I can see why the score might not be to everyones taste, it does perhaps feel a little "Hans Zimmerish" at points but equally I think the film as a whole depends quite strongly on it to build its atmosphere.

Will try and slot it in over the week, it's short enough, yeah?

An hour and a half.

The best theory I'v heard about whats actually going on is....

The film is a representation of Robbe-Grillet's meta novels. The situation represents a novel made flesh with most of the characters as mere automatons who start and stop as needed. The male lead is an outsider trying to break the female lead out of this nature and turn her into a fleshed out character by suggesting a history between them to her were as she just wants to reset.

Re: CaB Film Club #1 - Last Year At Marienbad
« Reply #10 on: April 08, 2019, 12:10:30 PM »
The organ soundtrack is very atypical even for the time period, and it was composed by Francis Seyrig who is the brother of the lead actress, Delphine Seyrig

Needless to say, one of the problems with an organ soundtrack is that it usually loses a lot of effect when played through TV speakers
« Last Edit: April 08, 2019, 12:24:23 PM by Monsieur Verdoux »

Sin Agog

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Re: CaB Film Club #1 - Last Year At Marienbad
« Reply #11 on: April 08, 2019, 01:36:46 PM »
The organ soundtrack is very atypical even for the time period, and it was composed by Francis Seyrig who is the brother of the lead actress, Delphine Seyrig

Needless to say, one of the problems with an organ soundtrack is that it usually loses a lot of effect when played through TV speakers

I'd like this comment stricken from the record.  Monsieur Verdoux is not an official member of this club.

(Not seen it yet.  Got waylaid by Sunday family business.  Will have another crack at it tonight.)

Re: CaB Film Club #1 - Last Year At Marienbad
« Reply #12 on: April 08, 2019, 03:25:56 PM »
The best theory I'v heard about whats actually going on is....

The film is a representation of Robbe-Grillet's meta novels. The situation represents a novel made flesh with most of the characters as mere automatons who start and stop as needed. The male lead is an outsider trying to break the female lead out of this nature and turn her into a fleshed out character by suggesting a history between them to her were as she just wants to reset.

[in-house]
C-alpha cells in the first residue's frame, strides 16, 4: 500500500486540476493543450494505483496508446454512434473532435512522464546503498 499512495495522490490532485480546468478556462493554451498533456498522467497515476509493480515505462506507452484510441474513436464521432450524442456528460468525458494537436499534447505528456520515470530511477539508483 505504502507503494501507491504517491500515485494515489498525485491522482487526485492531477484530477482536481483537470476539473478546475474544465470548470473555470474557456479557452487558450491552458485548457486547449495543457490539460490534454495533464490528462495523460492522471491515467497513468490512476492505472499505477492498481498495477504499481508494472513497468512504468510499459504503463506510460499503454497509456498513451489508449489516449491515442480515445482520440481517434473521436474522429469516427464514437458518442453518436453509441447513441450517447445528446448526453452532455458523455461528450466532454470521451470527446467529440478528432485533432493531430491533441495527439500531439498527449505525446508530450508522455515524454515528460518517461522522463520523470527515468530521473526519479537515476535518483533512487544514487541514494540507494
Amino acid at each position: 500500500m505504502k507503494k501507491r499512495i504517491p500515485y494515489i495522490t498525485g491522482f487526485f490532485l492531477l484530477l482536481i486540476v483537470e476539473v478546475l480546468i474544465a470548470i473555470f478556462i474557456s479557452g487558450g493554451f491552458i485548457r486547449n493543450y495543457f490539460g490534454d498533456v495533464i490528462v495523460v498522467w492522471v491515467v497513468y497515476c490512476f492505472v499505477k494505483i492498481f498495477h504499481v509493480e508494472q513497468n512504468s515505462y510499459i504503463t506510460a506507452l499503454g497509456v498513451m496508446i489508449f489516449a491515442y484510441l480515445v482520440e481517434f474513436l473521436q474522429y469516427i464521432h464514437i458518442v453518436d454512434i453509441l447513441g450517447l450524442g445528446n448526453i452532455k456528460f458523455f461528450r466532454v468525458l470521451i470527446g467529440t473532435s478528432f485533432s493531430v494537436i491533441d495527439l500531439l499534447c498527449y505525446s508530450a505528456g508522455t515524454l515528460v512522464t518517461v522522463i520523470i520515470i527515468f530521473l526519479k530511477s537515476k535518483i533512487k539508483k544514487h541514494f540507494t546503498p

Interesting idea.  My general vibe of what was going on was that both of the leads are ghosts but only he's aware of it and he's trying to convince her to pass over to the afterlife with him, while she's still unable to let go and is doomed to haunt the place as the memory of her real life fades and distorts.

Re: CaB Film Club #1 - Last Year At Marienbad
« Reply #13 on: April 08, 2019, 04:04:24 PM »
Interesting idea.  My general vibe of what was going on was that both of the leads are ghosts but only he's aware of it and he's trying to convince her to pass over to the afterlife with him, while she's still unable to let go and is doomed to haunt the place as the memory of her real life fades and distorts.

The film does certainly have a ghostly vibe to it, I mean I think the influence on The Shining is pretty obvious if only visually although I think also in is "metaness". Her husband does seem to be some kind of guardian figure for the world that the protagonist is trying to break her out of.

I'v not read any of  Robbe-Grillet's work but going from descriptions he does seem very focused on deconstructing fictional narratives, I have seen his film Trans Europ Express that's probably about as meta as cinema got in the mid 60's. The way the surrounding characters start and stop like automatons does seem to follow that reading to me, acting as needed by the story but without personal depth. She's going around in circles in the same fashion and her's trying to break her out of it repeatedly(the draws full of the same photo), the scene with her looking at various objects in her room to me seems like her gaining sentience that he's looking to create in her.

Re: CaB Film Club #1 - Last Year At Marienbad
« Reply #14 on: April 08, 2019, 04:28:05 PM »